In the aftermath of the Connecticut school shooting, I’ve spent much of the past 48 hours angry, angry at the senselessness of the event itself, angry at the media’s handling of the coverage, and angry at idiotic reactions like this one, “Blaming things like this on guns is like blaming spoons for making you fat.”
Yes, in case you’ve missed it, this is International Dipshit Analogy Week. Just chemically lobotomize yourself if you want to participate. It was one such analogy in a comment on a friend’s Facebook post that sparked the conversation below.
I should say at the outset, that I don’t like being angry; it brings out a darker side in my personality that I would prefer to deny. Some of that may be apparent in my side of the conversation. I still stand by the arguments; I just wish I had been a bit less dickish in my delivery.
The original post which sparked the conversation contained this image. My comments, and those of others, follow.
Calvin Deobald: I don’t think those figures are accurate. Japan has not had more than a handful of deaths per year in the past decade, some times as low as 2 per year in the entire country. When it hit 22 in 2007, it was a national scandal.
In part, by forbidding almost all forms of firearm ownership, Japan has as few as two gun-related homicides a year.
Tom: I think these must be old stats Calvin Deobald, If you look at the list it has “West Germany”, and that country hasn’t existed since 1990.
Martin: Where did these stats come from? I suppose if the guy had driven a car into the school because he was drunk it would be the cars fault.
Calvin Deobald: A car is a device designed for transportation which can, if mishandled, cause harm. An assault rifle has only one purpose. So the analogy is flawed.
As for the stats, they may be inaccurate, but the real stats are no less shocking.
Martin: There is no analogy in this, just common sense. As far as the stats go, I can do stats on what ever I want and make them go any way I want. There is a lot of factors when you put statistics out there. That’s the problem.
Martin: It is natural to look for easy solutions to this problem, but the unpleasant truth is a free society can’t do much when it comes to this kind of evil. Evil people will always find a way to commit violent acts. Its easy to blame guns in times of despair, lets try putting the blame on the person who committed the crime.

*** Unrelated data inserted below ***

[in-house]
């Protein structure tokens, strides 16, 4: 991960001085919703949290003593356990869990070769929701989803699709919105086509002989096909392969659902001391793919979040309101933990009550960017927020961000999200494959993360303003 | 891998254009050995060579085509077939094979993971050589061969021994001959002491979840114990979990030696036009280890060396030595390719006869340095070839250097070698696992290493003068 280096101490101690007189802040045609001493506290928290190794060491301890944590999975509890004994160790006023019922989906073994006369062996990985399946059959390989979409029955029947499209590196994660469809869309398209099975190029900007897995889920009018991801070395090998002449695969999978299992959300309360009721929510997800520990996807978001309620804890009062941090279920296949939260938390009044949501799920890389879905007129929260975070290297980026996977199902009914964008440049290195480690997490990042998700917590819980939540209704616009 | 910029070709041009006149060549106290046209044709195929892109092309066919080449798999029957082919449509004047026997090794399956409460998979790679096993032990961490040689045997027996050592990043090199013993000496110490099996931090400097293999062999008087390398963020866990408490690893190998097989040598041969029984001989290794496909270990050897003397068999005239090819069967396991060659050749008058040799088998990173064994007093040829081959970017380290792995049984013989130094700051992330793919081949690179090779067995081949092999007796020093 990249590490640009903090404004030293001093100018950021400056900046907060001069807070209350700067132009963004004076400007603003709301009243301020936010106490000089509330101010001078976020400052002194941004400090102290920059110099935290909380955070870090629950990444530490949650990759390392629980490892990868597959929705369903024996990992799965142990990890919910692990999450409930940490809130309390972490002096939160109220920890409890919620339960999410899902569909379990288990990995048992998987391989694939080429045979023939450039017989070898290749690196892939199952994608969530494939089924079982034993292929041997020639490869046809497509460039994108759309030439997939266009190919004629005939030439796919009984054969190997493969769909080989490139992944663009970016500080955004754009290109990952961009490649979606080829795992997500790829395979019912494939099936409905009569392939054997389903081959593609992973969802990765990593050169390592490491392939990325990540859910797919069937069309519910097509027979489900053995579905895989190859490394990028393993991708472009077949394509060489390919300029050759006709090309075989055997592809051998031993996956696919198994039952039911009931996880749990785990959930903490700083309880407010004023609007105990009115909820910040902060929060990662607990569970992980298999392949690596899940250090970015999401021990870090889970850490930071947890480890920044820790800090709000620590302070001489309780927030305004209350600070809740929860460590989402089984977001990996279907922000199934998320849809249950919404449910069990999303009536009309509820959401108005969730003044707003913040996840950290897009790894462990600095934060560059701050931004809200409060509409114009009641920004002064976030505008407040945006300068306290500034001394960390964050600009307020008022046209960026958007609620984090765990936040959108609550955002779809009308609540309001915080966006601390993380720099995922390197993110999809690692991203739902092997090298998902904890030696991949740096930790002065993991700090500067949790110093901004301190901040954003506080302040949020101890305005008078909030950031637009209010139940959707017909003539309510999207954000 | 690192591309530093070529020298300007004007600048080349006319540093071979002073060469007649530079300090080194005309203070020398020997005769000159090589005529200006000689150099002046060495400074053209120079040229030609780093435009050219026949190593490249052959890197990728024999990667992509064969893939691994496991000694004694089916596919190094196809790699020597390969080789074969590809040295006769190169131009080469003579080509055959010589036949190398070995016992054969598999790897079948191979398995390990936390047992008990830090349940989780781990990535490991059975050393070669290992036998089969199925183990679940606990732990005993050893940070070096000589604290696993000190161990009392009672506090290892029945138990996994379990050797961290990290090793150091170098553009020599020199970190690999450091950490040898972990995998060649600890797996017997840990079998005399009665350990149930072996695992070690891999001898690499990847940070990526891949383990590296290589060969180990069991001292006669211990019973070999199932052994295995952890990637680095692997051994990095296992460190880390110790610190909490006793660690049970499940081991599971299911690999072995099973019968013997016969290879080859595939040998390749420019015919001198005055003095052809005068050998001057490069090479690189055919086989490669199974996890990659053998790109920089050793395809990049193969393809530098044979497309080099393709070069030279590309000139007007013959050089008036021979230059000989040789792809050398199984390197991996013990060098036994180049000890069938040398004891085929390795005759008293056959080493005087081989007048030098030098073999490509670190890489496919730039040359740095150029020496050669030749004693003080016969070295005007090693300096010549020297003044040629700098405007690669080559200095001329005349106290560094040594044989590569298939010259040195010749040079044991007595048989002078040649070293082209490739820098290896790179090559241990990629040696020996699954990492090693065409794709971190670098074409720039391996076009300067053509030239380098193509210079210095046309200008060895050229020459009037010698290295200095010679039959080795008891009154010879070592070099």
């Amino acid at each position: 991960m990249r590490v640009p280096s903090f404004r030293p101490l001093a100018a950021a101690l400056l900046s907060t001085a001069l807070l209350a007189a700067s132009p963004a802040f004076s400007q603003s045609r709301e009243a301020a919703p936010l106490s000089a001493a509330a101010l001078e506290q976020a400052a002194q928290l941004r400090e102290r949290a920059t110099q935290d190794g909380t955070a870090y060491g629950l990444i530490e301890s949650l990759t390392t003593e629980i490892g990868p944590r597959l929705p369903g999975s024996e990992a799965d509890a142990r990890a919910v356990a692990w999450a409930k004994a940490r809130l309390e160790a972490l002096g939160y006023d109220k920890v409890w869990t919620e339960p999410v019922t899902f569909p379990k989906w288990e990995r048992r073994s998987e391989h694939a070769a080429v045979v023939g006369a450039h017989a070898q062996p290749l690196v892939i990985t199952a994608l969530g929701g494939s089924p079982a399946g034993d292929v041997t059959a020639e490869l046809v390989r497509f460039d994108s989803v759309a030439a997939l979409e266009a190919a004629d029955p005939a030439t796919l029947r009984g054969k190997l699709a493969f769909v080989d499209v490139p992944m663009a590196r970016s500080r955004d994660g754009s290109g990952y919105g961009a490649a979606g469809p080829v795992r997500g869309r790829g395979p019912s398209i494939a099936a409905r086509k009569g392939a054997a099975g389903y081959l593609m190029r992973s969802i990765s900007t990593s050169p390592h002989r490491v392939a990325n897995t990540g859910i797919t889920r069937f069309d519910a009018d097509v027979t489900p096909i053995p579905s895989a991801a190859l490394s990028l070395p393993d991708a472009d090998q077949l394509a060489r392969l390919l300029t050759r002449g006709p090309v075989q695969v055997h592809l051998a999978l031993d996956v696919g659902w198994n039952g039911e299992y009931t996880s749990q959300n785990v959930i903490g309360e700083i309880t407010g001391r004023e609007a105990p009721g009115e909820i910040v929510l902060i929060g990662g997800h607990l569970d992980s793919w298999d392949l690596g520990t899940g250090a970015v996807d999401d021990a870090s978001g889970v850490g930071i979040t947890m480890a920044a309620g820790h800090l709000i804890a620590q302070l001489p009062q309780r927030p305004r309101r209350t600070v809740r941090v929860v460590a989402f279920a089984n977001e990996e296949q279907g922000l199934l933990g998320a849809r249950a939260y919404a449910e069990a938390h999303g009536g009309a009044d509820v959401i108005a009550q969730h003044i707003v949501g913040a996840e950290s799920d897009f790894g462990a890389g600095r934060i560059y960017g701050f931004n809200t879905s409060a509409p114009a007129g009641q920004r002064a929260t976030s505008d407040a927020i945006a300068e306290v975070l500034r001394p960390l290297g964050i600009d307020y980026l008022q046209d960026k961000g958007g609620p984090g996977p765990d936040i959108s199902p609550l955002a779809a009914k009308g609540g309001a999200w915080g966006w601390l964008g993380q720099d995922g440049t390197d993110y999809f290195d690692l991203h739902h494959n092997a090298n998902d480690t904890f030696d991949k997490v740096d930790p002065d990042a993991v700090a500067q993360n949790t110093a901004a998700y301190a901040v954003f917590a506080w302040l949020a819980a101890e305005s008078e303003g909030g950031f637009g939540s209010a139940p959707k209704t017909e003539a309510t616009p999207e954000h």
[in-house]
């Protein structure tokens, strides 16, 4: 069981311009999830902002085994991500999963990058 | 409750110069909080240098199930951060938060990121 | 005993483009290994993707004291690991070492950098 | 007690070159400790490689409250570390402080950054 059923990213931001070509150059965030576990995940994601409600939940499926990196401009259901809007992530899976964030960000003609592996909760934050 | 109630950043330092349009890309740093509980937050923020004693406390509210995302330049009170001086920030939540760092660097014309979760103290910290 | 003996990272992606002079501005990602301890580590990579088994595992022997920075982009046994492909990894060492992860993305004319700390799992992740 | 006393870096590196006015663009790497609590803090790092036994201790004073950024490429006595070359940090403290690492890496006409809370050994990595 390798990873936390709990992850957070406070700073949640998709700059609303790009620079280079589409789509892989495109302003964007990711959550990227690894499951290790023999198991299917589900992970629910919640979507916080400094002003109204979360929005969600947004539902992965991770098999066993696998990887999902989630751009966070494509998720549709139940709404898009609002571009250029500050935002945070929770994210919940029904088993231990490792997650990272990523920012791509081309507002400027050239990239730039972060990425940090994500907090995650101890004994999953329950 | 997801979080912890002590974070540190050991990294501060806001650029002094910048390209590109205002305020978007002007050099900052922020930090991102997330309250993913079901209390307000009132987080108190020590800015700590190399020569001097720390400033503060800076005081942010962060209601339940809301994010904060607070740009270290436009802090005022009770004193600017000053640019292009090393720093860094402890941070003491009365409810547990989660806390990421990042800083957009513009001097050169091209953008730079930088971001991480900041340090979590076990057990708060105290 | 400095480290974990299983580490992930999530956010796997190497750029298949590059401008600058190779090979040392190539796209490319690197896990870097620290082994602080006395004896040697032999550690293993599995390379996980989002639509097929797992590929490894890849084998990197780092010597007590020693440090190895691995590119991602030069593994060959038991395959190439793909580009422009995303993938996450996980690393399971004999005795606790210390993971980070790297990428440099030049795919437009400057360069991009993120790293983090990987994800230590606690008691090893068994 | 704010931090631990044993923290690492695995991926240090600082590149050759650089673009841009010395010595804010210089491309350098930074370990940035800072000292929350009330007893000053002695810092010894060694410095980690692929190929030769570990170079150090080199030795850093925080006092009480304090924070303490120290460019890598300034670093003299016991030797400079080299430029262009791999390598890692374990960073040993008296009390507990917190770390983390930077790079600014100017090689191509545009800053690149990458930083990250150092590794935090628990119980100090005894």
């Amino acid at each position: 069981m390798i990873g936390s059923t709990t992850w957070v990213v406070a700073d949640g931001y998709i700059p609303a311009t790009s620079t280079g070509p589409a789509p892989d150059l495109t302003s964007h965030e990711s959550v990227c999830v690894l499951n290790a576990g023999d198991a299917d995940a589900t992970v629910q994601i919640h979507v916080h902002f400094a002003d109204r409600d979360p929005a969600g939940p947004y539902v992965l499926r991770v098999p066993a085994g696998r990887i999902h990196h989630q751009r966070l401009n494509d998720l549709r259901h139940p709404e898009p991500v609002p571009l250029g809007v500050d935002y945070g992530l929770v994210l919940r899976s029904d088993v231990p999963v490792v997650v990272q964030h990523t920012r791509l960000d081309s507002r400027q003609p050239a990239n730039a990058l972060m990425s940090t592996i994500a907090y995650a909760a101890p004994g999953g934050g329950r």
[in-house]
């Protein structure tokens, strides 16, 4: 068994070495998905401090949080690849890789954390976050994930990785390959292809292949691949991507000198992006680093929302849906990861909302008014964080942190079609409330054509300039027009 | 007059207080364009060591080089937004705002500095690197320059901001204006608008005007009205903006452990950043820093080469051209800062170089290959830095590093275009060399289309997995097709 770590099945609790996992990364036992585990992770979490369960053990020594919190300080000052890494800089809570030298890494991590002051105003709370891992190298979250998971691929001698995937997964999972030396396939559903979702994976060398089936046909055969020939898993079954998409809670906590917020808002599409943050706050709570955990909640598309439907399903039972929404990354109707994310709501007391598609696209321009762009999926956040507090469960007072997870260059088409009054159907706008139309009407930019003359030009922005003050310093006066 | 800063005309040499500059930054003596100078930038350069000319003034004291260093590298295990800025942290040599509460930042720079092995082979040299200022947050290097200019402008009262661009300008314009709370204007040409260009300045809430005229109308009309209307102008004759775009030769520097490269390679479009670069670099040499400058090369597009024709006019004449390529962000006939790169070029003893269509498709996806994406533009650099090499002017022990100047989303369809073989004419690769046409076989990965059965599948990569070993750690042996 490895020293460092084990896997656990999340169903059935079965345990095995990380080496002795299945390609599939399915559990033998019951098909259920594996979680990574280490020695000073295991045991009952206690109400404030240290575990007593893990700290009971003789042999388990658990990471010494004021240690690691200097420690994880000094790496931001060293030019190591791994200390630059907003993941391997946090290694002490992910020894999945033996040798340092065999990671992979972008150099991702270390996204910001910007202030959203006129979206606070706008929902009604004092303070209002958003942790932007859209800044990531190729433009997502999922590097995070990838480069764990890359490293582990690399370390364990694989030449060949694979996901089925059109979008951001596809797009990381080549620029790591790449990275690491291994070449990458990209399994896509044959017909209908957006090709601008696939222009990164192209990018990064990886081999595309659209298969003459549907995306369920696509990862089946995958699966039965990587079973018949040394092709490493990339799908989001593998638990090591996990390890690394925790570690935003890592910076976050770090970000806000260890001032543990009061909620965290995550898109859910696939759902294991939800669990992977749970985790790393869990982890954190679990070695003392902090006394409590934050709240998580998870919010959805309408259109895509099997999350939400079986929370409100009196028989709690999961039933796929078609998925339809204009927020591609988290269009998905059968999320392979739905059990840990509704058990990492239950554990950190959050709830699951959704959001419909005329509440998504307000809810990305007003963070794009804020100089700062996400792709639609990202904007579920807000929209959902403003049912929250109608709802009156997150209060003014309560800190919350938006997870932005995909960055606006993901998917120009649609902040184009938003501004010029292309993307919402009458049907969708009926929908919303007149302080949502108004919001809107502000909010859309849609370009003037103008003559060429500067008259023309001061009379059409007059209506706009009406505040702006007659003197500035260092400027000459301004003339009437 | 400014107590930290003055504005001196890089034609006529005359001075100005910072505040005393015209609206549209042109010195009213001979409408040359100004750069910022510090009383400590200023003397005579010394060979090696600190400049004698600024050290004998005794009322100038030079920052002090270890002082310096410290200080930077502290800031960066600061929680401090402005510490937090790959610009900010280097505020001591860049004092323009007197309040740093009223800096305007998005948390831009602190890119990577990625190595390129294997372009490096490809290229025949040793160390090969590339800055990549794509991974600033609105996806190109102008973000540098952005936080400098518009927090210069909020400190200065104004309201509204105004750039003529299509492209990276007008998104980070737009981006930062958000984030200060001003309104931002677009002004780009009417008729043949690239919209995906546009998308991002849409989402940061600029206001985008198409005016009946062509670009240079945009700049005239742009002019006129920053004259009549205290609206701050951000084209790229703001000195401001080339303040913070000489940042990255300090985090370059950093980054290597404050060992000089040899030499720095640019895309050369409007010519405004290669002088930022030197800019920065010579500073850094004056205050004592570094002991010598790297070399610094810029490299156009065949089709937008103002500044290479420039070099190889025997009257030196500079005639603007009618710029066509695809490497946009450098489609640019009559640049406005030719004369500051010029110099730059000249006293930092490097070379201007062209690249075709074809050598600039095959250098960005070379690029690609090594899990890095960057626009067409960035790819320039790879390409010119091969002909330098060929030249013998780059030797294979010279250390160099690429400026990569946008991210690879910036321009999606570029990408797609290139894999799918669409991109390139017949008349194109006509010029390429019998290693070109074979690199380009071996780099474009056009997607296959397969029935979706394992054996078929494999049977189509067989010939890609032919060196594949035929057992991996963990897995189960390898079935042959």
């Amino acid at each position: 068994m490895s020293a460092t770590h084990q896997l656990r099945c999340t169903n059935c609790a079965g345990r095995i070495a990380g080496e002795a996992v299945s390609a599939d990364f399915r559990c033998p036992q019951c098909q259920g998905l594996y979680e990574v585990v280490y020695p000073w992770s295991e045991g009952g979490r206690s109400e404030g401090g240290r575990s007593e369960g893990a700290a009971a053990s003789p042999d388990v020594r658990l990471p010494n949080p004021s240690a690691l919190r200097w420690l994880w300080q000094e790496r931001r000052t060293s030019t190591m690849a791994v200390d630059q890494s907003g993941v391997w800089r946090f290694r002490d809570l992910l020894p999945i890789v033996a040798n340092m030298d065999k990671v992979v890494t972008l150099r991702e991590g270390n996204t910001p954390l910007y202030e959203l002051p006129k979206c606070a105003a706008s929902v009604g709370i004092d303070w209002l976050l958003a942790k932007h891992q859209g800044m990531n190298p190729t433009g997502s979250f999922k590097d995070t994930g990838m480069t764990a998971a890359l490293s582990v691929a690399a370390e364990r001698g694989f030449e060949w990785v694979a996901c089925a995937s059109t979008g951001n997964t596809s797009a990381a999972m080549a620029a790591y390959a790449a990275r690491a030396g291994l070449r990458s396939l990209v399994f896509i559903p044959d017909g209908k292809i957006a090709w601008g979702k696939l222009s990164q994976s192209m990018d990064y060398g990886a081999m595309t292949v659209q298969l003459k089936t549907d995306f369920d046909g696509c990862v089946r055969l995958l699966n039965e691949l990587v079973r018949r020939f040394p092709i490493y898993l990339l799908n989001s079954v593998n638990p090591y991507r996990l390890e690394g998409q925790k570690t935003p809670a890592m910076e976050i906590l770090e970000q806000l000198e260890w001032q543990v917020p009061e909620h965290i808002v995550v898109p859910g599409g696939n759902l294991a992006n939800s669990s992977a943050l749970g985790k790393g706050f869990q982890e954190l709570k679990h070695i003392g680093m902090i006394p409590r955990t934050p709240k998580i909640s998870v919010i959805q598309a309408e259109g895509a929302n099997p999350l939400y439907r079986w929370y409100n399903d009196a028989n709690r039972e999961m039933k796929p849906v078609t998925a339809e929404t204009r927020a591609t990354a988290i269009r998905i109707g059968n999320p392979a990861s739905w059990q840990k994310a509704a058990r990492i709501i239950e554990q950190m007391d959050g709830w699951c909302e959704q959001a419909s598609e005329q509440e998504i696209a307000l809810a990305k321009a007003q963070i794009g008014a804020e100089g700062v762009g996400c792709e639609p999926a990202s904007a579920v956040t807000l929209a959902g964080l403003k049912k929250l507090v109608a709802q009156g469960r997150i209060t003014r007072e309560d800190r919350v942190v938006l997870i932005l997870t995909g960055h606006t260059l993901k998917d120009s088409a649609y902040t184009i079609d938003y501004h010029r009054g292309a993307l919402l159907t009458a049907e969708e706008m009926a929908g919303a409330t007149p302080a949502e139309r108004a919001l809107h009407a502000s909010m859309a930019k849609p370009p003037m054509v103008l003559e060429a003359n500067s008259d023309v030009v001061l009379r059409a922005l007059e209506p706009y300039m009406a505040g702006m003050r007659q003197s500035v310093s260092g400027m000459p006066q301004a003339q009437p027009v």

Calvin Deobald: No one’s absolving the killer of the crime. But the fact of the matter is, no other weapon of choice, with the possible exception of explosives, could have killed that many people in that matter of time. Each of the children was shot multiple times. No handgun could have inflicted that level of carnage.
If you say there is no analogy in your original comment, then you don’t know what an analogy is, even though you employed one.
And, no, you can’t just imagine whatever statistics you want, nor can you arrive at whatever conclusion you like based on those statistics. Americans have the highest rate of gun ownership (88 per 100) in the world, followed by such countries as Yemen (2nd), Serbia (4th), and even war-torn Iraq (8th). It also ranks 5th in the world in number of homocides. You can do the research yourself, and you won’t come up with significantly different figures.
And while correlation does not equate to causality, if it doesn’t cross your mind that there’s a connection between those two statistics, then you are in a severe state of denial.
As for a free society, we regulate and license cars, we regulate food, medicine, toy safety … you name it. Why would we not regulate guns? And before you say the 2nd Amendment, then you’d better read the first clause of that amendment and read it carefully. When you can explain to me how every man and woman in America toting a gun constitutes a “well regulated [there’s that word again] militia,” I’ll start to listen to that argument.
Martin: What to do then? Demonize the gun. Make it scary. Remove the basic understanding of it and instead replace that with fear, ignorance, and myths of the gun having some malevolent will of its own. Make the people give up the thing that empowers them and then you control them by making them dependent upon the government for protection. A weak ignorant public is the goal of power mongers.
Calvin Deobald: I don’t have to demonize an assault rifle to point out that it serves no practical purpose other than to kill as many people as possible in as short a time as possible. That’s its purpose. That’s what it is manufactured to do. So, yeah, if someone thinks he/she needs to own one, that scares the shit out of me. I don’t want that person as my neighbour.
Just for a moment, look outside the self-perpetuating frenzy of gun ownership that grips the U.S. and acknowledge that dozens of other cultures get by quite nicely with far fewer guns. Why does Japan, a country with one third the population of the U.S. have almost no gun-related murders? Or why does the United Kingdom have a gun-related death rate 36 times lower than the U.S.? Are they less safe than Americans? What sort of safety has U.S. gun policy brought? What power has that brought? Which countries live less in fear, do you suppose?
If there is one thing we can agree on, it’s that there is nothing worse than an ignorant public. And that we have very different concepts of what makes a person strong.